Examining the dark heart of laughter and the symbiotic relationship film has with its audiences, how it wires us to think and talk in certain ways, its cultural impact, and its myriad semiotic and cinematic legacies - this was my MA dissertation (Birkbeck, 2005), a bungy jump into the Serbian (and YU) 1980s cinema scene, specifically, four films, and two filmmakers. One day I might programme this whole bonanza into a fest, the way I writ it - from YU Black Wave to Balkan 'Black Humour Brand', and screen the selection in cinemas (Belgrade to London). For now, please enjoy the words, deliciously.
A post-Jungian reading, encountering feminine mysteries on celluloid, analysis of the veneration of the Hollywood film icon, tracing the blazing trail of cinema femme fatales, their imagery framed within portals, places where darkness and light meet, the heroines gazing back at us, in defiance, as permanent challenge to imposed authority, transforming, dynamically, into a new animus/anima fluid form of the femme fatale as action figure. [read more]
Exploring the myth of the fallen woman in classic Hollywood melodrama, via Jungian framework, tracing her historical, religious and literary antecedents, delving into the archetypal realms of the dark, wild feminine projected onto the screen, and her impact on the spectator, male and female. What these femme fatales, gold-diggers, seductresses, fallen angels, and furious housewives subversively revealed was a hidden narrative current underneath the official one, women's own dispossessed femininity, debased, fragmented and demonised, yet so powerfully vibrant and creative. [read more]
The only way to look at Chernobyl is through a rear-view mirror, the complex ocular shield of the camera. Otherwise, we'd be staring at Medusa's face, unprotected. An open nuclear reactor core burning our synapses through sheer magnitude of existential incomprehension. An apocalyptic serialised memento mori. [read more]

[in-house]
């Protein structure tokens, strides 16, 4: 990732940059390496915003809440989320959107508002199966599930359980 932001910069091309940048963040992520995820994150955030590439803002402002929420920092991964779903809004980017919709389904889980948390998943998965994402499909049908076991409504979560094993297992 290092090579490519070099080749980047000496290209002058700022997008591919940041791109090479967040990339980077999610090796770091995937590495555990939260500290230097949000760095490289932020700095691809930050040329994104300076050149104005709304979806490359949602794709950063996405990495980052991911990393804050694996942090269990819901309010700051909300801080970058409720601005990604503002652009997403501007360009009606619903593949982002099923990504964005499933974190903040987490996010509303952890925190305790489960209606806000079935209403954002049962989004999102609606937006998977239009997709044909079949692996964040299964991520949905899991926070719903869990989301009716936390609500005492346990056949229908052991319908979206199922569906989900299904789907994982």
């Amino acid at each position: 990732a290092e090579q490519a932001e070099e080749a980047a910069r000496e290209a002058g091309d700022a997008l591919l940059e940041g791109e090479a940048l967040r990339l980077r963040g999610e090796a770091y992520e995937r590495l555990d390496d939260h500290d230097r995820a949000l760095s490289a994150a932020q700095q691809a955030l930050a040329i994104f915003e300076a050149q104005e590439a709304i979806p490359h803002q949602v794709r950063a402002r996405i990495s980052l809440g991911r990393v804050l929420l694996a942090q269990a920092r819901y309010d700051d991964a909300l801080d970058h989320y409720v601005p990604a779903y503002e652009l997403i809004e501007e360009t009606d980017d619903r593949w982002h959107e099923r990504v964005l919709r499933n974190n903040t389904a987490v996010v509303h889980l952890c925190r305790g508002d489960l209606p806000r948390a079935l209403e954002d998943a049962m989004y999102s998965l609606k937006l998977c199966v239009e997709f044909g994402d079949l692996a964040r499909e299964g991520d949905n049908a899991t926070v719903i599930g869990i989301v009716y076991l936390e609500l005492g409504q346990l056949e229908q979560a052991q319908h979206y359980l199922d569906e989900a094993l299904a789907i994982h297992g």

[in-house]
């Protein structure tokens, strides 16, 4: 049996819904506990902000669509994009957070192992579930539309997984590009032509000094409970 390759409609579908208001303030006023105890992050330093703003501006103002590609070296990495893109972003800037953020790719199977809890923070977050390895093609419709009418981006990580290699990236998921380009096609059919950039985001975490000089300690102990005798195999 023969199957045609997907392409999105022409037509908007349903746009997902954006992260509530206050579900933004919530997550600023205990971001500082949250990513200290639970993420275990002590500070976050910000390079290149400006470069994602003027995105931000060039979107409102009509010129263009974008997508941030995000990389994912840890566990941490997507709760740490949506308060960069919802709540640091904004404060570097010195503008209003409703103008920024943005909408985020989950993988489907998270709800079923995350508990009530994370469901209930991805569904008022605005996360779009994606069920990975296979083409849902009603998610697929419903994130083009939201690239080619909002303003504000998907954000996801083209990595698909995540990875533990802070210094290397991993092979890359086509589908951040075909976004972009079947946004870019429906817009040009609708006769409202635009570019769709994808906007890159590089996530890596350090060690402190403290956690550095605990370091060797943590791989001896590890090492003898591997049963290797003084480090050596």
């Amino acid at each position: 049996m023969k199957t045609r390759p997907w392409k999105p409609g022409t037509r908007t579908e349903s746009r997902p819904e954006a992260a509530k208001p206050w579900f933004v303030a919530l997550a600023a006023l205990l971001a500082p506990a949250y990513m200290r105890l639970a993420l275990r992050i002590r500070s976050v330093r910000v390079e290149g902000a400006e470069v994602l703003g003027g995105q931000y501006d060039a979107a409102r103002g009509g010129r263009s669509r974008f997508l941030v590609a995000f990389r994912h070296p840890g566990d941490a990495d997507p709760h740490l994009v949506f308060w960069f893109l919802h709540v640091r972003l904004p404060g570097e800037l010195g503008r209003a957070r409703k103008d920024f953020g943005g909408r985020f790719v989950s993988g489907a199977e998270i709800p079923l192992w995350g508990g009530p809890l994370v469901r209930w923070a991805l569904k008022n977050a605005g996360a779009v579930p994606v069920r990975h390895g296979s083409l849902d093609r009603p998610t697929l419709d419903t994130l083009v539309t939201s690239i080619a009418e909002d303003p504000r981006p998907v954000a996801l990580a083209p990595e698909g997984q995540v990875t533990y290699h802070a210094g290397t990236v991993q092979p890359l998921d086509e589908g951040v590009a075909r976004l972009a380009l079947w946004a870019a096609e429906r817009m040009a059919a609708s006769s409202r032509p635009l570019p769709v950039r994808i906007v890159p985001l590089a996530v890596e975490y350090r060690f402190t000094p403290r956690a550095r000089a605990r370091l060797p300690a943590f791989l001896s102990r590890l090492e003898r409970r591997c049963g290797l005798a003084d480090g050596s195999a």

Behold my cursed ancient academic proposal I aimed at studying how we are enchanted by film, using early film theory, post-Jungian analysis & anthropology of ritual, examining ways the moving image could potentially be employed as transformative tool in art therapy. One day I might write about the text's strange travels, good stuff I got out of it, publish a book, or reboot my bid for title of film doctor. For now, please feast on its faded glory, and feel free to cite & link. Yours might be the kiss that revives it. [read more]
A testament to the inexplicability of mourning, and the therapeutic nature of art. In this case, the art of the moving image, the most conjuring art of all. The camera becomes a dignified way to navigate the grieving process, to share it. There is a great generosity in One More Time With Feeling. This is film as communion, echo of a longing, an evocation of love in that eternal painfully human quest to transcend death. [read more]
Camille emerged fully formed, a she-shaman forged in the era of the return of the witch, expanding the liminal space between traumatic events, taking the silver bullet of all audience assumptions and projections in a tale of female rage - of women hurting other women - all those dark vagina dentata materials blooming a venemous crimson red in the patriarchal dollhouse. [read more]